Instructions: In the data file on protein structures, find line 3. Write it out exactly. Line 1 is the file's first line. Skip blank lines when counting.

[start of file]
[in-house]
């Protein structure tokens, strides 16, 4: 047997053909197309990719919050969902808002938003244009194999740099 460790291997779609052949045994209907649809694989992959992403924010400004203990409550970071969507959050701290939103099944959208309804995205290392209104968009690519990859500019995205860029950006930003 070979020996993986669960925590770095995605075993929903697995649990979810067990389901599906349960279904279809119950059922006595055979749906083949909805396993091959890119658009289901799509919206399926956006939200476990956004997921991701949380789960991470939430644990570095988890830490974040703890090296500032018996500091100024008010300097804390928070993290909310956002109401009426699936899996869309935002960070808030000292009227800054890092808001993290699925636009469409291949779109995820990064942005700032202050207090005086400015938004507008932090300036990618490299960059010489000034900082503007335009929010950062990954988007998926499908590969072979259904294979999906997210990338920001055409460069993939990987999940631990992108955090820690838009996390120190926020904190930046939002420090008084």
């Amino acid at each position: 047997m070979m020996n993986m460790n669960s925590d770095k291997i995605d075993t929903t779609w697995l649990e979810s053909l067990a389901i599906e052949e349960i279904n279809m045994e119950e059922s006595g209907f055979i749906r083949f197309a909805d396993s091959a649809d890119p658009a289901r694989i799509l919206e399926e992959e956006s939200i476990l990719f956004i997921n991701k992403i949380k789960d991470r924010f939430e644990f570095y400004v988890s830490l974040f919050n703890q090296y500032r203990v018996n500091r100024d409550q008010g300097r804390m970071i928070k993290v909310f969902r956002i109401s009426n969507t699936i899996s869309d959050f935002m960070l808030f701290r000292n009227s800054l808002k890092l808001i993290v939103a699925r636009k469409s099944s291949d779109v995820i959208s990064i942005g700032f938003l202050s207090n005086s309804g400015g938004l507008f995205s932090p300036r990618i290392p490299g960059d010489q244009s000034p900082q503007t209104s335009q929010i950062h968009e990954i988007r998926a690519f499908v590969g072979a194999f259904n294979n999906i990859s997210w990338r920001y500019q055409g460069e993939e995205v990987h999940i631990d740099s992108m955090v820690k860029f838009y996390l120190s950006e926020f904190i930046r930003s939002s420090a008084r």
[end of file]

């Amino acid at each position: 047997m070979m020996n993986m460790n669960s925590d770095k291997i995605d075993t929903t779609w697995l649990e979810s053909l067990a389901i599906e052949e349960i279904n279809m045994e119950e059922s006595g209907f055979i749906r083949f197309a909805d396993s091959a649809d890119p658009a289901r694989i799509l919206e399926e992959e956006s939200i476990l990719f956004i997921n991701k992403i949380k789960d991470r924010f939430e644990f570095y400004v988890s830490l974040f919050n703890q090296y500032r203990v018996n500091r100024d409550q008010g300097r804390m970071i928070k993290v909310f969902r956002i109401s009426n969507t699936i899996s869309d959050f935002m960070l808030f701290r000292n009227s800054l808002k890092l808001i993290v939103a699925r636009k469409s099944s291949d779109v995820i959208s990064i942005g700032f938003l202050s207090n005086s309804g400015g938004l507008f995205s932090p300036r990618i290392p490299g960059d010489q244009s000034p900082q503007t209104s335009q929010i950062h968009e990954i988007r998926a690519f499908v590969g072979a194999f259904n294979n999906i990859s997210w990338r920001y500019q055409g460069e993939e995205v990987h999940i631990d740099s992108m955090v820690k860029f838009y996390l120190s950006e926020f904190i930046r930003s939002s420090a008084r």